Let’s first define a corporate digital strategy as a means to establishing a unified, connected information system that enables an organization to access one version of the truth. This system encompasses content on your products and services, customer buying insights, product availability, manufacturing capability, and new product development information. Unfortunately, there is no blueprint that works for every organization as the complexity of operations, internal skills, and market conditions vary greatly. However, there are best practices and methodologies that can be followed to ensure you get value from your investment. This series of articles will explore how to organize—and stay on task—for future success with your digital strategy.

    For large, enterprise organizations it makes sense to start with your biggest pain point. In other words, what part of the organization has the most opportunity to improve and impact your go-to-market efficiency? Let’s evaluate a manufacturing B2B enterprise through four distinct lenses: (1) Operations, (2) Customer Interface, (3) Business Processes, and (4) Data Access.

    In this article, we will explore Operations. Most of our clients agree that a digital strategy for their manufacturing operations will be critical to maintain competitiveness. Their senior leadership is also aligned to this viewpoint. What is missing? A cohesive vision and an executable strategy. Let’s get started on where your opportunities might be so you can build up a set of actions that will underpin your vision and ultimately deliver value to your company.

    At Trellist, we work across a wide variety of software platforms and are able to make recommendations based upon an evaluation of your current systems, future needs, economics, in-house capabilities, and support strategies. Here are some preliminary topics to explore:

    • What platforms are you currently using across the organization?
    • What is the existing level of connectivity and compatibility?
    • Can your platforms provide you the insights your managers need to make decisions?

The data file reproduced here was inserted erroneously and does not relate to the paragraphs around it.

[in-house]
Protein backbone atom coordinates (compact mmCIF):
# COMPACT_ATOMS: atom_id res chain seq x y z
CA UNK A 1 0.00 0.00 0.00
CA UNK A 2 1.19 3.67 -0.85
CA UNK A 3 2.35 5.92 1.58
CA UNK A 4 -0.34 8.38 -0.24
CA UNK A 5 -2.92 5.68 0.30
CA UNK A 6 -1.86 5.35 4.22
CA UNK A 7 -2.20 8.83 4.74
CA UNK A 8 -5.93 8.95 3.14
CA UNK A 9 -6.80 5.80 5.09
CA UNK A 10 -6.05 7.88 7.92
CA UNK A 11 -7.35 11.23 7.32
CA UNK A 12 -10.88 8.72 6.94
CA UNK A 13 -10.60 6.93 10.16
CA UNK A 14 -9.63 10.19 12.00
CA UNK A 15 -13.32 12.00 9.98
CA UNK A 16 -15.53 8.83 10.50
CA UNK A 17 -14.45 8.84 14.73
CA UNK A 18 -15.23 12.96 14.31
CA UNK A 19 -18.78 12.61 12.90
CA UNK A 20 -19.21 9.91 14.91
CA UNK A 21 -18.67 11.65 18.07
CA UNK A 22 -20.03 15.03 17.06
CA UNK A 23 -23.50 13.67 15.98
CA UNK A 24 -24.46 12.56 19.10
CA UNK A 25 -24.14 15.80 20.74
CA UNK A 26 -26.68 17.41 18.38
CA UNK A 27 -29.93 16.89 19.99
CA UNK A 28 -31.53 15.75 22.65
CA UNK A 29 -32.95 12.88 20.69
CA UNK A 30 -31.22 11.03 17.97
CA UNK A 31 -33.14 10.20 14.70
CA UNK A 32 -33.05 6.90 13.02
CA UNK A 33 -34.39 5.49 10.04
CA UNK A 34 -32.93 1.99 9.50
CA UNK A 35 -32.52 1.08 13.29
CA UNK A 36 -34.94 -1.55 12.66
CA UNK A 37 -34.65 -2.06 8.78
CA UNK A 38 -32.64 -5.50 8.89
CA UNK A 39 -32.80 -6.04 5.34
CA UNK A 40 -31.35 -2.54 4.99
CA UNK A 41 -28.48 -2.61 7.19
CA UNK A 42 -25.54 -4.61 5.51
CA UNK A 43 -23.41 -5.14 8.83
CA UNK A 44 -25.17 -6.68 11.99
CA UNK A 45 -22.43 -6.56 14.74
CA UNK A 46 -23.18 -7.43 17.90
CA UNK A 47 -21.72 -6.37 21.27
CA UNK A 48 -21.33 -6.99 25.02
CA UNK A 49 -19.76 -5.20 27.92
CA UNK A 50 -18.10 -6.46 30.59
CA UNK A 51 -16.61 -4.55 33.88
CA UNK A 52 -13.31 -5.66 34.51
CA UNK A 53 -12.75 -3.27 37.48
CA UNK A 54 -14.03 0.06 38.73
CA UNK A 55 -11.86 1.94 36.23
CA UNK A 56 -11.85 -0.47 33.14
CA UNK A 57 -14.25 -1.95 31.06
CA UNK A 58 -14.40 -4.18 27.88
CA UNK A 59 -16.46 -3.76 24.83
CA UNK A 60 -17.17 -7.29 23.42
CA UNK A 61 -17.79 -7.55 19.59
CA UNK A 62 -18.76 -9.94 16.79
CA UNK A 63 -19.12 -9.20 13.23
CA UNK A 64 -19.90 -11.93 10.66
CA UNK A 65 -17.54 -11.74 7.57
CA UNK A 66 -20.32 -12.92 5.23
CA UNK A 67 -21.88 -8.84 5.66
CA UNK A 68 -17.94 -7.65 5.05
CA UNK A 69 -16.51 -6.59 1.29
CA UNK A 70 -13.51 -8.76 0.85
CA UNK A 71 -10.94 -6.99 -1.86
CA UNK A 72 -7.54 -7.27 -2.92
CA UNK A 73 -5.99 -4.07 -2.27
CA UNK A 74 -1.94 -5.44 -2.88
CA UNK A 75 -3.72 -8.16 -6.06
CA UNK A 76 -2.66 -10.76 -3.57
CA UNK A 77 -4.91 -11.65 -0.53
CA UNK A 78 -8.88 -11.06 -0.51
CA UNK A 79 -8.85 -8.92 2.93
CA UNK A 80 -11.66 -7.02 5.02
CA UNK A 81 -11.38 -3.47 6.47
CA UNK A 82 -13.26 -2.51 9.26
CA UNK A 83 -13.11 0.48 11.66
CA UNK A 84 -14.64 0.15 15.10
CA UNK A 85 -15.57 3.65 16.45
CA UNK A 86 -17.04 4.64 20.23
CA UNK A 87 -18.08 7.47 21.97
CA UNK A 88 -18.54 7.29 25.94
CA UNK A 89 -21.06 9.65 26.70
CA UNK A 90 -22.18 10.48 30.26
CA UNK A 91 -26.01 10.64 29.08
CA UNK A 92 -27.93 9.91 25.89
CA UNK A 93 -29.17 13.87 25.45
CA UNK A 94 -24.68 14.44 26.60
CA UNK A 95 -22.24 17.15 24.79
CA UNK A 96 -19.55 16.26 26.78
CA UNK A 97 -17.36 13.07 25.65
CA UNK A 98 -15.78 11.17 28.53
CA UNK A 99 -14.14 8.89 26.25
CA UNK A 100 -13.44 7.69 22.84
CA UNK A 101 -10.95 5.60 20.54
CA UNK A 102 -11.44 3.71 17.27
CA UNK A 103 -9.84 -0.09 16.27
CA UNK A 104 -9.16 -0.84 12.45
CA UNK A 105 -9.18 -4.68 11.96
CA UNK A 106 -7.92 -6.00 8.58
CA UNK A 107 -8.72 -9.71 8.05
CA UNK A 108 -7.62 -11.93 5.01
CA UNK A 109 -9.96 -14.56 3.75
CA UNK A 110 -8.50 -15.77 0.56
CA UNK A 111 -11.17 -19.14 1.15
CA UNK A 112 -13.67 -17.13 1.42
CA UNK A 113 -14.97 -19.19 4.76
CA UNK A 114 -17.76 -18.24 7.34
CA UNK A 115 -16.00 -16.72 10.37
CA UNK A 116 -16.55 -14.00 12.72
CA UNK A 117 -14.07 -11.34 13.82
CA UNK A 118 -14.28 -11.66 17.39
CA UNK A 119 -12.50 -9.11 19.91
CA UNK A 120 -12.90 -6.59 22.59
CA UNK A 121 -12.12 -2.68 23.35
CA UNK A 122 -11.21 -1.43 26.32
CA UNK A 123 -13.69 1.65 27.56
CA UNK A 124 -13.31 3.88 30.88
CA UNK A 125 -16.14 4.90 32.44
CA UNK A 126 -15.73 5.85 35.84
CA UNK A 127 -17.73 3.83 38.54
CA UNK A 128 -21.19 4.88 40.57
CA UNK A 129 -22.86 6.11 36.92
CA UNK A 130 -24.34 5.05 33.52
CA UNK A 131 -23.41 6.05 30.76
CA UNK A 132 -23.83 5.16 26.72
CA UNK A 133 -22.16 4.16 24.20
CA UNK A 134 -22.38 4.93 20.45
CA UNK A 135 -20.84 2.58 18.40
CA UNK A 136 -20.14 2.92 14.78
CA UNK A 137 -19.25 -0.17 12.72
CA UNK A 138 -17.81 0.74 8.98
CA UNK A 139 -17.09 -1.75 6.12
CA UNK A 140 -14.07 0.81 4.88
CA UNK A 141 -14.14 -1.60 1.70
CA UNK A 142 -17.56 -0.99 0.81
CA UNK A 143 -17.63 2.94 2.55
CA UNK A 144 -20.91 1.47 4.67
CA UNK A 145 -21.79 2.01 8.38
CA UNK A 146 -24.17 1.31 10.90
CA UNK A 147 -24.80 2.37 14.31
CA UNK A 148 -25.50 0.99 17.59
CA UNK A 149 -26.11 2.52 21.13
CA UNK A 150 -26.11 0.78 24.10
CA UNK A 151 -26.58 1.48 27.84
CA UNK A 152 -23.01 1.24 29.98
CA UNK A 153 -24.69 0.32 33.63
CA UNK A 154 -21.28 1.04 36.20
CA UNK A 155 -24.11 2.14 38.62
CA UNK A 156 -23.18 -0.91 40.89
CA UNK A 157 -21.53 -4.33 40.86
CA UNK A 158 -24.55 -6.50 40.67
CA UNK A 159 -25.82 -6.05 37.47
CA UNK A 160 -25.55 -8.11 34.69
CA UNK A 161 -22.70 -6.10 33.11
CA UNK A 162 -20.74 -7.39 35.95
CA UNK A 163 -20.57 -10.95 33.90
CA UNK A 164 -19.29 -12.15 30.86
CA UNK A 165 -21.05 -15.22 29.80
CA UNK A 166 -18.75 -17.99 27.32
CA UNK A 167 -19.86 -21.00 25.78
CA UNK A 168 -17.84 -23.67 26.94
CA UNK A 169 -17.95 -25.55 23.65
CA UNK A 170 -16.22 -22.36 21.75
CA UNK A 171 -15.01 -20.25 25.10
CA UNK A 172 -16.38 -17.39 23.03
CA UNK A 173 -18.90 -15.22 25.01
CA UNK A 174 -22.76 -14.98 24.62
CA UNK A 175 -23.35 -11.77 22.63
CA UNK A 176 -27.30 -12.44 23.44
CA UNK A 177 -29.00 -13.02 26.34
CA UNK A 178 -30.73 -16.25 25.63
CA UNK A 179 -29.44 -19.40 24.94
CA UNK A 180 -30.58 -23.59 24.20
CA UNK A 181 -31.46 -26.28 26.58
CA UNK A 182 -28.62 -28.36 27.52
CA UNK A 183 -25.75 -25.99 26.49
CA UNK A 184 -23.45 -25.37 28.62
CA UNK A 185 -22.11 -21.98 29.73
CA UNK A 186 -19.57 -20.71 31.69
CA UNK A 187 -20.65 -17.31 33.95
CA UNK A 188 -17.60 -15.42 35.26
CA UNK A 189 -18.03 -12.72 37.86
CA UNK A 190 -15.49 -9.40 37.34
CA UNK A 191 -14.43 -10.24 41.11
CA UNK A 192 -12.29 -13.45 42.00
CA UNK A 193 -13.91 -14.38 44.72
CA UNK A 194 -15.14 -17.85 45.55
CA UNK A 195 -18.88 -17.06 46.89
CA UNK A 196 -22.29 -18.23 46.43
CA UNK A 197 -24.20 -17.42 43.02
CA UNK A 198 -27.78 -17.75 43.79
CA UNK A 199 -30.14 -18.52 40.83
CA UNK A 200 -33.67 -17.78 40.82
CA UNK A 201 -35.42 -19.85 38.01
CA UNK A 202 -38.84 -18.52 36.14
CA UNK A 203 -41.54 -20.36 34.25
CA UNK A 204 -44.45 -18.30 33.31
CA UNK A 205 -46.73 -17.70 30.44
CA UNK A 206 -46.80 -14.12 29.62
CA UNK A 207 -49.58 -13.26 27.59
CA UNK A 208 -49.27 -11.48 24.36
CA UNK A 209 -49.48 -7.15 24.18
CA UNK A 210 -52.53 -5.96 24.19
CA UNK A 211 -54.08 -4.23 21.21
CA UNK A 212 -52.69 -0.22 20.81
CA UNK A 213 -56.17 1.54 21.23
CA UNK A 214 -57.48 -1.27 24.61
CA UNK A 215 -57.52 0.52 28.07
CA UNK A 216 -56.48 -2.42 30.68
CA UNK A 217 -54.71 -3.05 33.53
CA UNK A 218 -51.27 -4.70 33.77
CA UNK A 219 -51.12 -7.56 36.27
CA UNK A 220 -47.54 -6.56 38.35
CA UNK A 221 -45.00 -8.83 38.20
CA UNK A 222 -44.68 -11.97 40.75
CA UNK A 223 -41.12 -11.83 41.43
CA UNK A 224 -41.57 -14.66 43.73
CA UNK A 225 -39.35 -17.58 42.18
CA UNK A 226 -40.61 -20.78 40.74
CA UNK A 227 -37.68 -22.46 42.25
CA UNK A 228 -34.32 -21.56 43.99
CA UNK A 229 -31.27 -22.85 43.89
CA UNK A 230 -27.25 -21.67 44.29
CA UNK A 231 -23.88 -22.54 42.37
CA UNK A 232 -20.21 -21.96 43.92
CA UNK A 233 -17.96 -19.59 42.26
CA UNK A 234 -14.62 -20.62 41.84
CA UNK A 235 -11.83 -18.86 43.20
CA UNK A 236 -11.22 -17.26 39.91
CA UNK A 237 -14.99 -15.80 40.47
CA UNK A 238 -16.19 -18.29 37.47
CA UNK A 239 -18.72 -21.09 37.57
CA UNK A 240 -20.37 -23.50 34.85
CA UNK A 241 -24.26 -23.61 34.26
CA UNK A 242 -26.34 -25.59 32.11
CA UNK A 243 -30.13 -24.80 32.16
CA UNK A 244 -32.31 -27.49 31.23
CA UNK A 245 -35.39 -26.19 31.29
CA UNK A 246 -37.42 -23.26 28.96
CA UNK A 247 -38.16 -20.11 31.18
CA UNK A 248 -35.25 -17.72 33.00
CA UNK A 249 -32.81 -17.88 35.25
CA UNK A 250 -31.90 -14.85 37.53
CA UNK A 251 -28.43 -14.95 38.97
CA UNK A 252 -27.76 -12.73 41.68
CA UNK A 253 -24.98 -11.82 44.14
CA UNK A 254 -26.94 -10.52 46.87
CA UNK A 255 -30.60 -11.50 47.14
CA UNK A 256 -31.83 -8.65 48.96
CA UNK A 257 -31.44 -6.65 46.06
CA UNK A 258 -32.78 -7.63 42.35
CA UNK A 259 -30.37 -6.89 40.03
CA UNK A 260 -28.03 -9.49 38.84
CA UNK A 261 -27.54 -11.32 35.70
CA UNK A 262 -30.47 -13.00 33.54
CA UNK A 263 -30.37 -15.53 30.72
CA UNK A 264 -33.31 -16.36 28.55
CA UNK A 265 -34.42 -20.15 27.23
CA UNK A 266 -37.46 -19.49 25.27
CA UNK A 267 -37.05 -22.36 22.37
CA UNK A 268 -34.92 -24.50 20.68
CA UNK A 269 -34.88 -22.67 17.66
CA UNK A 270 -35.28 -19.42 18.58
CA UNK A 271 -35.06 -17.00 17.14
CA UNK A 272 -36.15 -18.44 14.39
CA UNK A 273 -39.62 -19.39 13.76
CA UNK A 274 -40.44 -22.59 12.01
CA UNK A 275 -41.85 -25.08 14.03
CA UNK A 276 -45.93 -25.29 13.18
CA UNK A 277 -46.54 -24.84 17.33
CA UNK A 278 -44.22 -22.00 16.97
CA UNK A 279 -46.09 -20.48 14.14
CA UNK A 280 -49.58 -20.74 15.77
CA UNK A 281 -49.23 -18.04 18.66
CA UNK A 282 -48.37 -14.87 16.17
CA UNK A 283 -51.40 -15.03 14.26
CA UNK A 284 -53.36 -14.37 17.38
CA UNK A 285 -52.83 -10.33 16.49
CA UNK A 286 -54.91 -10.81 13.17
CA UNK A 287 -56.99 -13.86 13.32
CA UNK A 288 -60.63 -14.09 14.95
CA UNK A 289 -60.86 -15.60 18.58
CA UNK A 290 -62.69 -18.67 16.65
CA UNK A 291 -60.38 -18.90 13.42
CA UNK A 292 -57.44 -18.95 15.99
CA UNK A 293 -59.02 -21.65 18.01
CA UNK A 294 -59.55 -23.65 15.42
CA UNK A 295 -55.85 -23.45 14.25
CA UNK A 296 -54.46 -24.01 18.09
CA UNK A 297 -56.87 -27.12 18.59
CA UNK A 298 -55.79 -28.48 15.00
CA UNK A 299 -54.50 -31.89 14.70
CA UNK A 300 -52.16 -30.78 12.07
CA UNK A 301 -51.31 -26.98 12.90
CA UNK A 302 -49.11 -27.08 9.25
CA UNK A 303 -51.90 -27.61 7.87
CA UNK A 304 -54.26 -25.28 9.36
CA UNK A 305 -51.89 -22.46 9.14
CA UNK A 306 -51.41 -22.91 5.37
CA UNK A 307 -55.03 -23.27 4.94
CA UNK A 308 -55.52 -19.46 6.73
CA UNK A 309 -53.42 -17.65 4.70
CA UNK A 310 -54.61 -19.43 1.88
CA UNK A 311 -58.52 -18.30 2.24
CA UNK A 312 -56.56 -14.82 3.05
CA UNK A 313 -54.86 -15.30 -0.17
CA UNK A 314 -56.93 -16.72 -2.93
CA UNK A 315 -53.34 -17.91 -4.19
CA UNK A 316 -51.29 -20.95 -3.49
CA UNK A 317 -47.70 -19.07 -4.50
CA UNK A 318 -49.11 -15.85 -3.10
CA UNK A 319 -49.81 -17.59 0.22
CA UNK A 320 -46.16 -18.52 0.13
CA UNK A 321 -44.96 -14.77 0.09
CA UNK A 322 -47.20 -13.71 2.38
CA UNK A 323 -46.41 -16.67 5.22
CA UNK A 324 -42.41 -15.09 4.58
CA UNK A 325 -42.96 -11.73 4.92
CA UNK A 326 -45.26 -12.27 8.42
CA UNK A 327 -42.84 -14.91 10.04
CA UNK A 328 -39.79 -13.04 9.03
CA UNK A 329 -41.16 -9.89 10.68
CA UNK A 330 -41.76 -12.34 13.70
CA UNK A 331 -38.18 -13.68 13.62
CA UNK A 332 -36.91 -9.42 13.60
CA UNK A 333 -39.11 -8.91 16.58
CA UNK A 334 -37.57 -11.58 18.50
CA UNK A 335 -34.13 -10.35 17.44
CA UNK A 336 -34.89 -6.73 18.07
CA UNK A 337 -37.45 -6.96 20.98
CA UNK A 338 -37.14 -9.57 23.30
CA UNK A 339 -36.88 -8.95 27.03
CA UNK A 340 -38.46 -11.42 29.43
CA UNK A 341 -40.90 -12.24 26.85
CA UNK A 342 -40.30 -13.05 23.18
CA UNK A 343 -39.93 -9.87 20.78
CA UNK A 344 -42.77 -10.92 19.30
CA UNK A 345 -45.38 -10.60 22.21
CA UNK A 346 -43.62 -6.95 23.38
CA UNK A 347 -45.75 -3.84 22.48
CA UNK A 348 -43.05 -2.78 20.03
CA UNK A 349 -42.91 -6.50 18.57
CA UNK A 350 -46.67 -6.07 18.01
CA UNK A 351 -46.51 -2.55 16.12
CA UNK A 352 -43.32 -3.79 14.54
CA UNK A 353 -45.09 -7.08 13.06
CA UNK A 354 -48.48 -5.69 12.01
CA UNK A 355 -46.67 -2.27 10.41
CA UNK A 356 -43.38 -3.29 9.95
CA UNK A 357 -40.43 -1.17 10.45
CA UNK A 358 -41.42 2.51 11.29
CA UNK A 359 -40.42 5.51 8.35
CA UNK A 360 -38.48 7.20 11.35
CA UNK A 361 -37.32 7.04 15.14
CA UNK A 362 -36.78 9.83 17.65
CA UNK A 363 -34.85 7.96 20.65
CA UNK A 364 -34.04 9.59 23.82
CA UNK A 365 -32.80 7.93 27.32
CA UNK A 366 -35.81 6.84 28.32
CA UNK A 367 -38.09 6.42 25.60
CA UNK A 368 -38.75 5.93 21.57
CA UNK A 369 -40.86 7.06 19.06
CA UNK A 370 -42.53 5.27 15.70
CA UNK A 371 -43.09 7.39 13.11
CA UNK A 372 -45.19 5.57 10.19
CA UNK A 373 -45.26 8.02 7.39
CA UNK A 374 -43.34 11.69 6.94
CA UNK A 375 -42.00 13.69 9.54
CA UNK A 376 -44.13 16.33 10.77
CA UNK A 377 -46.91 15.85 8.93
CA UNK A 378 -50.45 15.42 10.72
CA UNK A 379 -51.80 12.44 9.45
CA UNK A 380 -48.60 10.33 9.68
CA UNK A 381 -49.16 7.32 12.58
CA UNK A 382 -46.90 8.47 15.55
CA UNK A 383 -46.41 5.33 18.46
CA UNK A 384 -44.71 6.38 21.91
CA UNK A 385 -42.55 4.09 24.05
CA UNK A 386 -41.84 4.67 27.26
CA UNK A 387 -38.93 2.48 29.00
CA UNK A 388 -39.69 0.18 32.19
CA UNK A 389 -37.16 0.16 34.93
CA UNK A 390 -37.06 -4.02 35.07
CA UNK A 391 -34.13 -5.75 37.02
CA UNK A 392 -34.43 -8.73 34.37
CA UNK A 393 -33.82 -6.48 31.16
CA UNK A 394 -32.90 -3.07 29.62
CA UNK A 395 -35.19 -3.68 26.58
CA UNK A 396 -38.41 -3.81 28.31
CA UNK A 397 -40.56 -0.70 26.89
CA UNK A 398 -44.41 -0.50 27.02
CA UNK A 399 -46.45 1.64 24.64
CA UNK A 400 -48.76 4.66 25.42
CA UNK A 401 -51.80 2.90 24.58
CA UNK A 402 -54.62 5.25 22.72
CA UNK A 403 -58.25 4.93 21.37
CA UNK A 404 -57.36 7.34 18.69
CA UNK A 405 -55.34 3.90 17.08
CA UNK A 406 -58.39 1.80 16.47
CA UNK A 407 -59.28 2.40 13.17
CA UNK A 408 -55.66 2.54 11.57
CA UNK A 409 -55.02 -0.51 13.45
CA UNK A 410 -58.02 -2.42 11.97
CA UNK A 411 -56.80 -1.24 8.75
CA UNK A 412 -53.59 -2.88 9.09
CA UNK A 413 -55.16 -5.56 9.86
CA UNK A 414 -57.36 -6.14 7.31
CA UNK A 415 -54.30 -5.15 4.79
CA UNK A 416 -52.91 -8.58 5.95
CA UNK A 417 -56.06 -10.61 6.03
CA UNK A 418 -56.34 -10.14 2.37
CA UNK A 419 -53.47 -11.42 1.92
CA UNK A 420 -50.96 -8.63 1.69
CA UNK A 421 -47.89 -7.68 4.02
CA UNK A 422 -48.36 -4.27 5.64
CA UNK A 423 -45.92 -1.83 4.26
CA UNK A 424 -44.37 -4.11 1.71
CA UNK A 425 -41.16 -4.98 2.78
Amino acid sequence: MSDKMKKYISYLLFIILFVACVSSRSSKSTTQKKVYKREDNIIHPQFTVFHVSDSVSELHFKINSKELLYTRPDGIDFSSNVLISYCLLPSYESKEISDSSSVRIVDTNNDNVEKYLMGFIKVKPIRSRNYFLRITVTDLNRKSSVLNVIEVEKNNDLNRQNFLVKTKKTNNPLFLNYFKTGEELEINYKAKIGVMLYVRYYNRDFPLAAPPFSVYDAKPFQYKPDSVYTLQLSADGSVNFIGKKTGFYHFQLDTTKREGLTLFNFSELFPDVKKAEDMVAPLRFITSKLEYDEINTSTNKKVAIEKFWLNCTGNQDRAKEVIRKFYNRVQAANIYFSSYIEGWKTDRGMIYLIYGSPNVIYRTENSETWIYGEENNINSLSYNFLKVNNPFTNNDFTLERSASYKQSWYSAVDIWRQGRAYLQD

• What are your monthly, weekly, daily, and real-time data needs?
    • Is the system easy to use? Does it require your employees to become “power users”?
    • Does your manufacturing platform connect with marketing, sales, and new product launch platforms for seamless customer data integration?
    • Are your platforms expandable and adaptable for future needs?
    • Is there consistency among the data within your systems or are there multiple systems providing competing insights?

    Having smooth connectivity across processes can reduce costs during production as well as enhance your position as a supplier. Your customer experience can be significantly impacted by on-time delivery of a high quality product. Moving to cost leadership quickly via automation can also deliver value in a competitive market. However, even more compelling would be to analyze a product’s entire life cycle for hard evidence of profitability at every stage. This is where the magic happens. Analyzing this data will provide insights into design cost, scale-up cost, time to market for a new product, comparisons between “as designed” to “as made,” and value in use vs. earlier product versions. These moves will drive you toward better asset utilization and market responsiveness, i.e. performance factors that far outweigh variable cost improvements.